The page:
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tags: dotnet maui

Maui Setup

As noted in my housekeeping post, I’m wanting to play with dotnet MAUI; a more desktop focused approach to coding would be an interesting paradigm shift, and I have ideas cooking for apps I’d like to build. However, MAUI is still new and in flux, and the process of getting an app to initially run and compile proved immensely frustrating, and I ran into the same issues on both my Windows desktop and my Mac over a few days of messing with it.

In both cases, I had the dotnet CLI templates for MAUI installed, and when I attempted to compile and run I would get “DEP0700” errors related to assets in the templates. The process of figuring out what was wrong here was rather frustrating, but I turned up a Github issue (which, unfortunately, I can’t find the link to now) with the resolution: to create new projects, you need to uninstall the CLI templates ( dotnet new uninstall microsoft.maui.templates ) and then use the Visual Studio 2022 (Win or Mac) new project wizard to create the solution and project. On the Mac side, I ended up removing my entire dotnet, Mono, and VS 2022 toolchain and reinstalling entirely from scratch; on the Windows side, I only needed to remove the templates from the CLI tool.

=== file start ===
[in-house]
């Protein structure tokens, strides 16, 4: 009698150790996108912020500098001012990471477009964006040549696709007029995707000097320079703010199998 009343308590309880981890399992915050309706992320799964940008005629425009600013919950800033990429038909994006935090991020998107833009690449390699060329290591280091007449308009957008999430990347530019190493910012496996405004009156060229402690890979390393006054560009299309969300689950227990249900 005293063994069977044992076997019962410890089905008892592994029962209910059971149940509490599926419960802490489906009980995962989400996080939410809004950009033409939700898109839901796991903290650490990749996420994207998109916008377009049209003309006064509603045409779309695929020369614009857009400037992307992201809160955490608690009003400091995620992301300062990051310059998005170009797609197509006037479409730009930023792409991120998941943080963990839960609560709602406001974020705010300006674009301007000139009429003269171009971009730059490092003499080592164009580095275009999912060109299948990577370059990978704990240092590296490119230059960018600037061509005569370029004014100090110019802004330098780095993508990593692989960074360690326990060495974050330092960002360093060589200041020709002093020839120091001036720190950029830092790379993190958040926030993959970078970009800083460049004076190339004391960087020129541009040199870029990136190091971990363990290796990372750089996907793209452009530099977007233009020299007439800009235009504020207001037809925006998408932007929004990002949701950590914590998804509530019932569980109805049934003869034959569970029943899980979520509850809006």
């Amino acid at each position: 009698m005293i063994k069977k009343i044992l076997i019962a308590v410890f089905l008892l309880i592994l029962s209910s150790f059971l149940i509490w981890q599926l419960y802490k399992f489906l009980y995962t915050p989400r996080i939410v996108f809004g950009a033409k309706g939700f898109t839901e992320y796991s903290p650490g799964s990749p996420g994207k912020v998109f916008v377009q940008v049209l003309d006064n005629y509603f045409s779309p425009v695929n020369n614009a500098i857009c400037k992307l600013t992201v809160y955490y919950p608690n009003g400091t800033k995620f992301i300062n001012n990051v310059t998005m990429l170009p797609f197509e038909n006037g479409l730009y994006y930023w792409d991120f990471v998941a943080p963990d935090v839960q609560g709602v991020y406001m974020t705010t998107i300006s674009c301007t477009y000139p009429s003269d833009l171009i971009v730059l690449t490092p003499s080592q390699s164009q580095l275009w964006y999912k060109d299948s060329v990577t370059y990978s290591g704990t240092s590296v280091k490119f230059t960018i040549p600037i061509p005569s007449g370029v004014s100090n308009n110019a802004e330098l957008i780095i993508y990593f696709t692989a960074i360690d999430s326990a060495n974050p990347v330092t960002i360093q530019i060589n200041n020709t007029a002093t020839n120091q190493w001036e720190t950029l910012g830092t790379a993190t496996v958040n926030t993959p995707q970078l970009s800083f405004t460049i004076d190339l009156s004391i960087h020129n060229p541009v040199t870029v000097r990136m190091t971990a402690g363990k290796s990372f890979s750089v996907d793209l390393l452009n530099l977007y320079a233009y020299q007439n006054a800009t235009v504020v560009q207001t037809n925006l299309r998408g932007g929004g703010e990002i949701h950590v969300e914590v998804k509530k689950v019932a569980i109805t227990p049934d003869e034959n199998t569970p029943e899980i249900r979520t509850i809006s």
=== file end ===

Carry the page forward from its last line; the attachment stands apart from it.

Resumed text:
Once I did that, I was able to create a test project on both platforms and run it against the Windows Desktop, Mac Catalyst, and iOS Emulator targets. Can’t speak for Android, since I’m a long-time iOS user and haven’t touched Android devices in some years.

The issue was a total pain to debug, but it sounds as though the CLI templates aren’t fully up to date and the ones that VS references are more current. Once I got the projects created, I didn’t have any problem opening the project in JetBrains Rider and running it against the Mac Catalyst target, though I’m not sure if it works with iOS. I’m more interested in it for desktop usage right now, so this is a (potential) limitation I’m fine with… as long as I can use Rider, which is my preferred IDE for most dotnet work now.